Real-time monitoring and noti cation. Its important that a security event is immediately agged and noti cation is sent to an organizations security team. (Windows is unable to notify security professionals of triggered events.) Audit trail unconsolidated in Windows. Since individual machines hold isolated event logs, viewing event logs is extremely di cult and time consuming. It is much easier to look at one event log to get a current network status than to look at multiple event logs and miss information because of the vast amount of entries that have not been ltered. So it is ideal to have a central log monitoring system that security professionals can use at a glance. Security logs monitored remotely. This means that when intruders attempt to use local accounts to log into the machine the audit trail is limited to the local security logs. Critical events described in plain english. In the normal Microsoft tradition of critical event noti cation event 12345%$# means your server was rebooted or the like. This data is typically cryptic and misleading. Consolidation and remote log reading applications have alerts that can be preprogrammed for speci c events to make the administrators life much easier than deciphering the misleading logs. Data archived for better systems management. Institutions such as banks are required in most countries to keep audit logs for over 7 years and even longer in some circumstances. The typical Windows default con guration is set to overwrite over the logs when a certain le size is reached. The other issue is that users have to physically archive and clear the logs. Automating and centralizing this process increases productivity on a large network environment by reducing support calls and letting administrators see what is happening locally on a users machine. Log file integrity maintained. Files stored on a user machine have less integrity as the user can clear the logs quickly or an intruder after gaining access can cover his tracks by clearing the event logs. Intruders sometimes produce an excessive amount of event-triggering actions to fill up security logs to camouflage their activity. By using a product like Splunk, the security professional can be alerted to this phenomenon and can react to it immediately; furthermore the logs are stored remotely so the user or intruder cannot erase them. Log ltering. Data overload is a huge issue log monitoring applications have the ability to lter out irrelevant noise events that take up time and space and only display the pertinent logs. File access and monitoring for important les. This can be achieved by auditing failed access to these les, enabling you to nd out if someone is attempting to access the les. Remote alerts. An application that can alert the security professional by SMS, email and pager prove valuable as the administrator may not be in the proximity of a computer at all times. The administrator can then react or have systems in place the can be remotely activated to stop a potential attack.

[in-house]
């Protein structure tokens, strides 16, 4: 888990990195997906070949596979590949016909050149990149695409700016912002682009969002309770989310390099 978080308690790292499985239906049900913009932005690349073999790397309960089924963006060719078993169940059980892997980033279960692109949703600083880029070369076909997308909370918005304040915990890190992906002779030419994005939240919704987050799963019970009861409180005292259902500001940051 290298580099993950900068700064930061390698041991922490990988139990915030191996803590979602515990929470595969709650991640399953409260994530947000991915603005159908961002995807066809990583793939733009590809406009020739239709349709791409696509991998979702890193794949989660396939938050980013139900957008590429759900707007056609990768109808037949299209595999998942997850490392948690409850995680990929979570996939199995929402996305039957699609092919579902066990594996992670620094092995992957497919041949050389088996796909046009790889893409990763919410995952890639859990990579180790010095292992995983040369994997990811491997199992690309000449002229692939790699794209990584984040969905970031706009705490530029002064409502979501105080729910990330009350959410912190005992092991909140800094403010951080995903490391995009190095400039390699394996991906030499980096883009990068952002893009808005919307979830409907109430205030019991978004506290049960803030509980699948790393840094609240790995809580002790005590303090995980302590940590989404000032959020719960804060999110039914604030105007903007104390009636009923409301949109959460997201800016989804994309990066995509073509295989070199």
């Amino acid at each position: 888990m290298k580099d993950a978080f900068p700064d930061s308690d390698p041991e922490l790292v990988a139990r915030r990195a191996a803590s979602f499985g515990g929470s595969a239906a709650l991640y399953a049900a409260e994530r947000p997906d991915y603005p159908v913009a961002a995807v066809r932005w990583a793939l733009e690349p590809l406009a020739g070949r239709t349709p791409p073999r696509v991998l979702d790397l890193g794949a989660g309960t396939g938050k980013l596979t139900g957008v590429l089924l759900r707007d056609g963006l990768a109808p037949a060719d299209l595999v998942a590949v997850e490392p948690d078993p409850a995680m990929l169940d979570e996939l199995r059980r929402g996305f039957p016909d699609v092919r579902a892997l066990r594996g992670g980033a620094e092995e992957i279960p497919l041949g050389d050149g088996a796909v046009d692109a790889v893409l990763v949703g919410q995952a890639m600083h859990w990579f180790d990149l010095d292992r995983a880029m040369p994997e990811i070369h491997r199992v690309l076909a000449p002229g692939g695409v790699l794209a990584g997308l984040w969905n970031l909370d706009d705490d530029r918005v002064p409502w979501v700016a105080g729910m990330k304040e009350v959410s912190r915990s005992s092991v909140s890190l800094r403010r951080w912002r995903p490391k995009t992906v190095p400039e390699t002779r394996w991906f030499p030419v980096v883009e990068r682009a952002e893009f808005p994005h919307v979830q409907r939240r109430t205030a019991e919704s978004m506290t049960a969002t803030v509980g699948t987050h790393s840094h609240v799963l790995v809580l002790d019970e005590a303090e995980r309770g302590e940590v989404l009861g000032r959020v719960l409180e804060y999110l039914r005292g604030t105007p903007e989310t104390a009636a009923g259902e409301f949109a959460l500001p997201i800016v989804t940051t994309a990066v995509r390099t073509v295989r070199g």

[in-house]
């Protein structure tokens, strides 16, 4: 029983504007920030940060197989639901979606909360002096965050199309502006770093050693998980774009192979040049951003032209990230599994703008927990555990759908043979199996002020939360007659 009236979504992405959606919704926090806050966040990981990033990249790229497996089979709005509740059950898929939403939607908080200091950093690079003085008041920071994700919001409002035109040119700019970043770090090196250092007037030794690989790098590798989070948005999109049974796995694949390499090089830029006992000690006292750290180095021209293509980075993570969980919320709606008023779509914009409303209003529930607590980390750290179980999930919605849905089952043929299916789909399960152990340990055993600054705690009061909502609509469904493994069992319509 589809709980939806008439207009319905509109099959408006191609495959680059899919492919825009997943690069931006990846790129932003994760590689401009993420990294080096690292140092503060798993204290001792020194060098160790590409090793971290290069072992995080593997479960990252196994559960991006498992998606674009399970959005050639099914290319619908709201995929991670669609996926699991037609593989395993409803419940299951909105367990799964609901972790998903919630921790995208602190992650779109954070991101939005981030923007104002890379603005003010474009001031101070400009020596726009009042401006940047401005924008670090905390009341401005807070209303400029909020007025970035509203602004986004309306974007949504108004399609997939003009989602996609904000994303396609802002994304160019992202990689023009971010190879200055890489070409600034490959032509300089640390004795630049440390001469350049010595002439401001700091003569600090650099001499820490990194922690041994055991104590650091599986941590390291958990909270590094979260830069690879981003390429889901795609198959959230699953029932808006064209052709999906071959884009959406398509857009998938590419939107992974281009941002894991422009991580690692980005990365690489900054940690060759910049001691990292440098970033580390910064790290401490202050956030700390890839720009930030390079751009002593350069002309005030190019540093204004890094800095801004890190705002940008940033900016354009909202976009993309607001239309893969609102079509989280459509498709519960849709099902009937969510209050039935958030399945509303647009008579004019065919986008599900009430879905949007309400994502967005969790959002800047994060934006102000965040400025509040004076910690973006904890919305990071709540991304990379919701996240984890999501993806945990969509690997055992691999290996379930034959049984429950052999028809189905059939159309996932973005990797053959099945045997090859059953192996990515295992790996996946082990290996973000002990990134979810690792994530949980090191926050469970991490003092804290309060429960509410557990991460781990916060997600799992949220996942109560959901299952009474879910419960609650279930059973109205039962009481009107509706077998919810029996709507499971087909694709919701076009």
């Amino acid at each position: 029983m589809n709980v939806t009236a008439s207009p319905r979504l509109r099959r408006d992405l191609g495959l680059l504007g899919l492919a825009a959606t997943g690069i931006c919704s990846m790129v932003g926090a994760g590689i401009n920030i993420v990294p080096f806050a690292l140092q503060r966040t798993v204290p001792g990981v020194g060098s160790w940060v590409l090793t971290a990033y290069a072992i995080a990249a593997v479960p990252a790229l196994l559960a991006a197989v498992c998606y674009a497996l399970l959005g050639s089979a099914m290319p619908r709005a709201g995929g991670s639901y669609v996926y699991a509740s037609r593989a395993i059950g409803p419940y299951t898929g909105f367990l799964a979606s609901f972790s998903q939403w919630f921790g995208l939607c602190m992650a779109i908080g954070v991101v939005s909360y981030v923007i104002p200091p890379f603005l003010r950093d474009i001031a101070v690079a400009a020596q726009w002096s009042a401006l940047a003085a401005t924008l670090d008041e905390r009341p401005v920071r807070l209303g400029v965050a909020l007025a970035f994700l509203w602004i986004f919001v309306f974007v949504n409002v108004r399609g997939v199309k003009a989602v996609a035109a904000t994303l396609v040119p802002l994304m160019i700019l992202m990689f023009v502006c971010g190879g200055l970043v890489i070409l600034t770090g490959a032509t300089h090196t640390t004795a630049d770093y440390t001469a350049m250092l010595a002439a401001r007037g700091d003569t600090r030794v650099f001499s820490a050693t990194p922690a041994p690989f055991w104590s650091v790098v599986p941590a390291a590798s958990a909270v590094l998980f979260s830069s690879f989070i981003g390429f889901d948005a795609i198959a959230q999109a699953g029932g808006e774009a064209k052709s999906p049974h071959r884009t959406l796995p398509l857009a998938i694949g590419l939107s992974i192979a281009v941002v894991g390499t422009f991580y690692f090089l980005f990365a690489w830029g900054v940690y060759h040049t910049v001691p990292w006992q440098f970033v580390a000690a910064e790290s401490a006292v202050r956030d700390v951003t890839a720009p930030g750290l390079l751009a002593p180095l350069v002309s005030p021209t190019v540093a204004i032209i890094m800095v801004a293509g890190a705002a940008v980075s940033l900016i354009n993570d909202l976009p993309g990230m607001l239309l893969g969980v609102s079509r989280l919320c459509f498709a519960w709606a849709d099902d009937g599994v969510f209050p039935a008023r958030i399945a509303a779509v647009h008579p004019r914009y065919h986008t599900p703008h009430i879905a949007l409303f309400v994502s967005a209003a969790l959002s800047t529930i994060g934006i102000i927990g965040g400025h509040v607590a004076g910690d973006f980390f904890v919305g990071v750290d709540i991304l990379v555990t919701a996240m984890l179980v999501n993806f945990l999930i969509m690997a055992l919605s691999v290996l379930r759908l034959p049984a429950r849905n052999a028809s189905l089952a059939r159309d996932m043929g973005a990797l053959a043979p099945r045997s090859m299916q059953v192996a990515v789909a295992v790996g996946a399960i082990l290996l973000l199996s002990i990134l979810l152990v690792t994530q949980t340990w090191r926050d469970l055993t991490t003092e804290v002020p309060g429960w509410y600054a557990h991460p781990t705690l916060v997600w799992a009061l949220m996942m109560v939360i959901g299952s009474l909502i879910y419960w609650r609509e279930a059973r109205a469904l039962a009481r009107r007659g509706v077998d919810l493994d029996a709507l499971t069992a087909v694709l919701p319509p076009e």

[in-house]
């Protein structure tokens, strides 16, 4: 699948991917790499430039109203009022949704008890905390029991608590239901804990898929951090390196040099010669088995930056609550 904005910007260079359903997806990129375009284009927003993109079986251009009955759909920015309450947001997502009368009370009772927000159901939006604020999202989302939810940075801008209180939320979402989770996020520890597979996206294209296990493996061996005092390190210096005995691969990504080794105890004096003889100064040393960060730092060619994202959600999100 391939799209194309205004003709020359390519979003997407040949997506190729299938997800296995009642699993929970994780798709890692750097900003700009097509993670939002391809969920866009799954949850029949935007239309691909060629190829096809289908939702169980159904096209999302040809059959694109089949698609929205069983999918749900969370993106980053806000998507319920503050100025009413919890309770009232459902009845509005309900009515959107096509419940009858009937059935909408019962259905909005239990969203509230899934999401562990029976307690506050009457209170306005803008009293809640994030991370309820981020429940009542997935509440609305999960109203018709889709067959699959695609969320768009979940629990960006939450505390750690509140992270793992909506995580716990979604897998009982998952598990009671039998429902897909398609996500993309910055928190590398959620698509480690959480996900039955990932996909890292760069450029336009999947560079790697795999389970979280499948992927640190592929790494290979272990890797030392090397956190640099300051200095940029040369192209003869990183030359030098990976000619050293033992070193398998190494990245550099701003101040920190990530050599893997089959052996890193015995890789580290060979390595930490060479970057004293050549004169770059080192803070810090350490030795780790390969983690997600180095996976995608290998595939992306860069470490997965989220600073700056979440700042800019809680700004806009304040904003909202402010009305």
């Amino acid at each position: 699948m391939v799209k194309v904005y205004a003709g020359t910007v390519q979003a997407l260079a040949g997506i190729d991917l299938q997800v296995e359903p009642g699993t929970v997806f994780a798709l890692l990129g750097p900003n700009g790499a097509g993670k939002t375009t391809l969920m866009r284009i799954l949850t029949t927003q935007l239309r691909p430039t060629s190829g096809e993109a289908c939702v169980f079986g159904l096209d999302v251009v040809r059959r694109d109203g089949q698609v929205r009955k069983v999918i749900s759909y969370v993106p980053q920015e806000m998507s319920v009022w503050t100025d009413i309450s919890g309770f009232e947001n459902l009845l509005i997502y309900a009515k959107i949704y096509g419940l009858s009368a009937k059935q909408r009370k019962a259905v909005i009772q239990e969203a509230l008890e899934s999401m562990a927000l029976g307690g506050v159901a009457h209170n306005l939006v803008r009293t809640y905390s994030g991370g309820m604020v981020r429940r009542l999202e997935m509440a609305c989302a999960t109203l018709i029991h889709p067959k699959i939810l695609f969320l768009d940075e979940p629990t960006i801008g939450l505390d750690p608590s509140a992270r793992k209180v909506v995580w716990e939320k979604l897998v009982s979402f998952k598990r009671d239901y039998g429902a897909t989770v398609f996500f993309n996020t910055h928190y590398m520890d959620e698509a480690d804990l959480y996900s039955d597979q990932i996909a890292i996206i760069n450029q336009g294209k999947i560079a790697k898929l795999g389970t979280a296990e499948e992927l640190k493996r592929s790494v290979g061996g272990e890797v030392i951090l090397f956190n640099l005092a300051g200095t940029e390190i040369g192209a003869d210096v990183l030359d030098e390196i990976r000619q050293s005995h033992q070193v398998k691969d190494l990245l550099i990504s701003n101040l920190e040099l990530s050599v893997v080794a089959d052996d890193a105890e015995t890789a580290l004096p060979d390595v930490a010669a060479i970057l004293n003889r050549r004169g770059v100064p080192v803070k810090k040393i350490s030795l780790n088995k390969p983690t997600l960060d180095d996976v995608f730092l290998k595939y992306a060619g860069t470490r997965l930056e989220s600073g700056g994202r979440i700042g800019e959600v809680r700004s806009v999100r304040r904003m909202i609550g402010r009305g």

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White Paper: Splunk for Microsoft Active Directory Domain Services Copyright 2011 Splunk Inc. All rights reserved.